The College of Sciences and Humanities boasts many successful alumni who are using their Ball State skills to contribute to professions within their field. We celebrate their successes and the preparation of a Ball State education in our Cardinal Directions series.

Meet Steve

Steve practicing his own advice, reading!

Hello, my name is Steve and I attended Ball State University from 2001 – 2006 and earned my bachelor’s of science in Sociology and Criminal Justice. I returned to Ball State in 2007 to begin my master’s program and graduated in 2009. While working on my master’s degree, I worked as a graduate assistant in the sociology department.

Tell us about your current job. Day-to-day? Any long-term projects?

June 2014 to present, I have been employed as a prosecutor for Delaware County, Indiana. I charge and handle felonies in Delaware County situated in Circuit Court 1. I also review and respond to all requests for expungement of criminal records in Delaware County. Additionally, I handle proceedings under Indiana’s red flag law, which removes firearms from dangerous and mentally unsound individuals.

Through my profession, I have learned to view success and failure as opportunities to grow.

Describe your career path. How did you get where you are?

After I got my undergrad from Ball State University, I attended law school in 2010 at Ohio Northern University, located in Ada, OH. I graduated in 2013, took the bar exam, and the MPRE, and was licensed in the State of Indiana in October 2013. I worked in my legal practice prior to being hired as a prosecutor.

How have you grown and learned in the successive roles that lead you to your current position?

Through my profession, I have learned to view success and failure as opportunities to grow. On either occasion, I always try to take time to reflect on the experience hoping to come back better next time.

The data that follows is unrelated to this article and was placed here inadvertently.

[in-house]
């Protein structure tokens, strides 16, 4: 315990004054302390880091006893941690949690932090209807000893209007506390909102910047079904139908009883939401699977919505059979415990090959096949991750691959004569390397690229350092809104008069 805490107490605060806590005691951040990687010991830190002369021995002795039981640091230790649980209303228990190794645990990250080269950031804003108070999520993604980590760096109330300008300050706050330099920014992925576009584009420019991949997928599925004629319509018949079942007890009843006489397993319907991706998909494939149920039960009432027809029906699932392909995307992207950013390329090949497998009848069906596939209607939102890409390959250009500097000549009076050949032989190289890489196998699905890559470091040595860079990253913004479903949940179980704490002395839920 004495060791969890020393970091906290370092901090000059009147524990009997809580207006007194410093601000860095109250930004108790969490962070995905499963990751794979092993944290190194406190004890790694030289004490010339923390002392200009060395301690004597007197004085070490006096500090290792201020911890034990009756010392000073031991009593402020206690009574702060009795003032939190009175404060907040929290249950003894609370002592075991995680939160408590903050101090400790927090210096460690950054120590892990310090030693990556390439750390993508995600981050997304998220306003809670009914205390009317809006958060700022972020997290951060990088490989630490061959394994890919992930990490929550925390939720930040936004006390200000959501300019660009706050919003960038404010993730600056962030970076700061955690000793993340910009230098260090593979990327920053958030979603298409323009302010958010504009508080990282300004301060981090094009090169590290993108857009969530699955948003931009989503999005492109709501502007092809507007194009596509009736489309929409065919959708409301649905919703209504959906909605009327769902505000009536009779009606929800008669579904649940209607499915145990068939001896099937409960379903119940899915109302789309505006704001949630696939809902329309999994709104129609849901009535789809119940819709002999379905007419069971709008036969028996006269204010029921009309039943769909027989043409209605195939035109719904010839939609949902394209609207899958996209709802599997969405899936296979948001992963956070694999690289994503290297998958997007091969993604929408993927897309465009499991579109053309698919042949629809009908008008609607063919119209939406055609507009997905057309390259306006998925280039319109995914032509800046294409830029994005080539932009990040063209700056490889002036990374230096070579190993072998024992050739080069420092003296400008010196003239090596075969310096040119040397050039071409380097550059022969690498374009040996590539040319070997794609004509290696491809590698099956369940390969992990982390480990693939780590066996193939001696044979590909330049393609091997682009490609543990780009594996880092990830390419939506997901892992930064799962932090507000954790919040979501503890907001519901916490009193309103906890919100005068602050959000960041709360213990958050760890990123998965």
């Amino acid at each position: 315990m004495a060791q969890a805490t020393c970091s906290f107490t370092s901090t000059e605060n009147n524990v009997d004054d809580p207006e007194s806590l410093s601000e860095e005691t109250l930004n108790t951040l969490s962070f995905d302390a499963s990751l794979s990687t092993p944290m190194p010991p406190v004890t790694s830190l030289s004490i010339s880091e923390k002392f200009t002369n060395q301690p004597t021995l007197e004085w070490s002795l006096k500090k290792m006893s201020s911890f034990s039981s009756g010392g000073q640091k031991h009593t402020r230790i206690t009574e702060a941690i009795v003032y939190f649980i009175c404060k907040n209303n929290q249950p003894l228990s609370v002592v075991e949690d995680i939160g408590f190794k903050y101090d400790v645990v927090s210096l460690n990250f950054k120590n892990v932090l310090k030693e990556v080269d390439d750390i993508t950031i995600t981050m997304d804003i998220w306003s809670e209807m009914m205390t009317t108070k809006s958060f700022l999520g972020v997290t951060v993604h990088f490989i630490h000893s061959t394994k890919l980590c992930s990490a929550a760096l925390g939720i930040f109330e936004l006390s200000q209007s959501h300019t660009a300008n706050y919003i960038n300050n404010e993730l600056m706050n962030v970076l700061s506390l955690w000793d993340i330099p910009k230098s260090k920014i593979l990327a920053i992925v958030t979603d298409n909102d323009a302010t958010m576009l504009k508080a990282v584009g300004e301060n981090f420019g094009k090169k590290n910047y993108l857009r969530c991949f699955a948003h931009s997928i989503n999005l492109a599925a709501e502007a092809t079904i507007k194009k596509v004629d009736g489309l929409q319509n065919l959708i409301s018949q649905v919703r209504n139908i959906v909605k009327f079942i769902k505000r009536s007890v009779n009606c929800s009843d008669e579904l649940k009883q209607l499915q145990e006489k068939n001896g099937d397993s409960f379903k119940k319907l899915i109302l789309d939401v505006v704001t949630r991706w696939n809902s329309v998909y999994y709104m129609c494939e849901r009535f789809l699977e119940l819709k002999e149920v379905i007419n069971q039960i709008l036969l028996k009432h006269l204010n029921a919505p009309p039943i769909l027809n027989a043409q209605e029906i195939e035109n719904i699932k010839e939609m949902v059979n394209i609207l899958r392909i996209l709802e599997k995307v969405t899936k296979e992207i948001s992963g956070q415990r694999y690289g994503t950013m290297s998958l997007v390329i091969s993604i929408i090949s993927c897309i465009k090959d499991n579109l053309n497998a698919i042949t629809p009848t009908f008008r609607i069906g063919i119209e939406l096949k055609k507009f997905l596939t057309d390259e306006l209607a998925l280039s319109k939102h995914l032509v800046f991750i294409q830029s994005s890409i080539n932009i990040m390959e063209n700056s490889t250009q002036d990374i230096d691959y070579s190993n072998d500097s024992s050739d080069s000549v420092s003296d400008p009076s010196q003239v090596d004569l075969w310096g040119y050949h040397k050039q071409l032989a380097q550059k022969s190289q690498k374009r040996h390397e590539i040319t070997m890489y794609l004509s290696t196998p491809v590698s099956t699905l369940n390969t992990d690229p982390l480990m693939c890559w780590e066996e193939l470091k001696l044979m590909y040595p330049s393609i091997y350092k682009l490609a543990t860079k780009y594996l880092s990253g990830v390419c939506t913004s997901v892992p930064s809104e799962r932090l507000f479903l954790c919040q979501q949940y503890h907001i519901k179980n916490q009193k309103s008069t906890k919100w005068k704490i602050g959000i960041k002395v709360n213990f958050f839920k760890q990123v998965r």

What is the most fulling part of your job?

The most fulfilling part of my job is working with the victims of crimes. Many of these individuals have experienced serious trauma and need a lot of individualized attention. As our case progresses, I keep them informed of the process and advocate for their rights.

What are the most valuable skills you learned as a Ball State College of Sciences and Humanities student? How have they helped you?

Researching and critical writing are the most valuable skills I learned as a BSU student. Nearly every aspect of my job requires effective, cogent, and cohesive written communication with the many parties to the case. Researching helps me develop evidence for trial, as well as keeps me abreast of the law.

Were there any professors, classes, or professional opportunities that had particularly significant impacts on you?

In my senior year as an undergraduate, I participated in an internship with the local probation department. In this internship, I was exposed to passionate pleadings that occur in the courtroom. This experience solidified my desire to become a litigator.

The best advice I can give is to those who hope to follow in my career path is to read, read, read. 

What advice do you have for current or future Criminal Justice or Sociology students who may hope to follow your career path?

The best advice I can give for those who hope to follow my career path is to read, read, read. I cannot express how important reading is for my profession. Not only for comprehension but also to encourage a deeper understanding of language. Reading develops a strong vocabulary, as well as nourishes strong writing skills.

 

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